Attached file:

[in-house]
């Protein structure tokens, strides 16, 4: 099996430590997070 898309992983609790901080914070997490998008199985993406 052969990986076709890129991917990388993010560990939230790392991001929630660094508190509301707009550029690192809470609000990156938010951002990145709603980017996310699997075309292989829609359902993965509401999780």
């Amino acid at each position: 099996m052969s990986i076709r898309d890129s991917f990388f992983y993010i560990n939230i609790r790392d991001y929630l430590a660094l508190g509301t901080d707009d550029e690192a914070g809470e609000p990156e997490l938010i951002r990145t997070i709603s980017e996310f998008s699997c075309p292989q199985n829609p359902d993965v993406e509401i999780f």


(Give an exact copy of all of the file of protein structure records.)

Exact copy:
[in-house]
């Protein structure tokens, strides 16, 4: 099996430590997070 898309992983609790901080914070997490998008199985993406 052969990986076709890129991917990388993010560990939230790392991001929630660094508190509301707009550029690192809470609000990156938010951002990145709603980017996310699997075309292989829609359902993965509401999780």
């Amino acid at each position: 099996m052969s990986i076709r898309d890129s991917f990388f992983y993010i560990n939230i609790r790392d991001y929630l430590a660094l508190g509301t901080d707009d550029e690192a914070g809470e609000p990156e997490l938010i951002r990145t997070i709603s980017e996310f998008s699997c075309p292989q199985n829609p359902d993965v993406e509401i999780f």